Different sociologists have taken to the study of suicide. Positivists and Interpretivists have totally different views about society, sociology and how to study suicide.Positivism is the belief that society can and should be studied scientifically and that sociology should model itself on the logic of natural methods of natural sciences. Interpretivism is the idea that society in an objective , observable form; rather it is experienced subjectively because we give it meaning by the way we behave.This essay will explore these various strengths and weaknesses of these approaches in explaining suicide. Durkheim was one of the first sociologist to study suicide.He took a positivist approach suicide, although sometimes argued to be realist like. Durkheim argues the suicide rate is a social fact. Using quantitative data from official statistics, Durkheim analysed the suicide rate from various European countries. He noted four regular patterns. The suicide rate for any given society remained more or less constant over time. When the rates did change they coincided with other changes. For example rates fell during wartime, but rose during economic depression or prosperity. Different societies had different rates. Within a society the rates vary considerably between social groups. For example Catholics had lower rates than Protestants. For Durkheim these patterns were evidence that suicide rates couldn’t simply be the result of the motives of individuals. For example the population of the army constantly changes but the suicide rate remains the same. Instead of giving a psychological explanation Durkheim explains the suicide rate as the effect of social facts acting on the individual. In different societies these forces act with different degrees of intensity resulting in different suicide rates.Durkheim argues modern and traditional society differs in levels of integration and regulation, and this means that we tend to find different types of suicide in each type of society. Modern industrial societies have lower levels of integration. Individual’s rights and freedoms become more important than obligations to the group. This weakens social bonds and gives rise to egoistic suicides. Also modern societies are less effective in regulating individuals because they undergo rapid social change which undermines accepted norms and produces anomic suicides.Traditional pre industrial societies have higher levels of integration. The group is more important than the individual and this gives rise to altruistic suicides.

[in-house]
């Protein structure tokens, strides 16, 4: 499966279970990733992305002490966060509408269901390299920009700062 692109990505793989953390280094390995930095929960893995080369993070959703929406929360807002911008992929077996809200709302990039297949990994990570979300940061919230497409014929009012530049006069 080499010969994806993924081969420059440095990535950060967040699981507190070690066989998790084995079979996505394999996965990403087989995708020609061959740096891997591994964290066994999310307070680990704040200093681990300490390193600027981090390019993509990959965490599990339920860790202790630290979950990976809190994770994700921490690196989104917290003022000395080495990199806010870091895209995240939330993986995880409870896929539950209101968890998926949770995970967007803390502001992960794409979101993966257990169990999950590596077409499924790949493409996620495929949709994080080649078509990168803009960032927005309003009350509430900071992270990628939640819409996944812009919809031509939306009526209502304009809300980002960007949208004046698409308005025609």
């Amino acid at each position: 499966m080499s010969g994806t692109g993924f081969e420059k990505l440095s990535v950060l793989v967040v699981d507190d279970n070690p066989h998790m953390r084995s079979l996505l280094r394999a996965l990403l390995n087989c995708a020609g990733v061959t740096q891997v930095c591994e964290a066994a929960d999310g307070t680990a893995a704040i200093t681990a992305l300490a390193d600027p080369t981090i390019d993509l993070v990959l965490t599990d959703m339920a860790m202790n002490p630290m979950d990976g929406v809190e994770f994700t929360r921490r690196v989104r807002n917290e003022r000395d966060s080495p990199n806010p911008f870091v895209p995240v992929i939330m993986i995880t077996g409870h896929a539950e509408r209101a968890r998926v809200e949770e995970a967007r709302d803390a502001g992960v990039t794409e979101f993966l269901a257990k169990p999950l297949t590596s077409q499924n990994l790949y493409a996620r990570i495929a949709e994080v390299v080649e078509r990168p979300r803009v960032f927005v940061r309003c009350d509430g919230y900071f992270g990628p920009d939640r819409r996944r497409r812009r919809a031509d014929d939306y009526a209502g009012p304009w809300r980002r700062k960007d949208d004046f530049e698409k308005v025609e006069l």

Similarly these societies strictly regulate their member’s lives and impose rigidly ascribed statuses that limit individual’s opportunities and this produces fatalistic suicides. Other positivists since Durkheim have built on his work. Maurice Halbwachs accepted his positivist approach but added to his theory. Halbwachs argued differences between urban and rural residence were the main reasons for variations in suicide rates.
Higher rates among protestants, people living alone etc were more a function of their urban location; these groups were more likely to be found in towns where people live more isolated lives. Sainsbury found suicide in London boroughs were highest where the levels of social disorganisation were highest. Interpretivist sociologists disagree with Durkheim's approach and explanation of suicide.Jack Douglas was interested in the meaning suicide has for the deceased and in the way coroners label deaths as suicides. He criticises Durkheim’s study of suicide on the grounds that the decision to classify a death as a suicide is taken by a coroner and influenced by other social actors and this may produce bias in the verdicts reached. Douglas argues this may explain the patterns Durkheim found. For example the finding that a high level of integration leads to low suicide rates can be explained by the fact well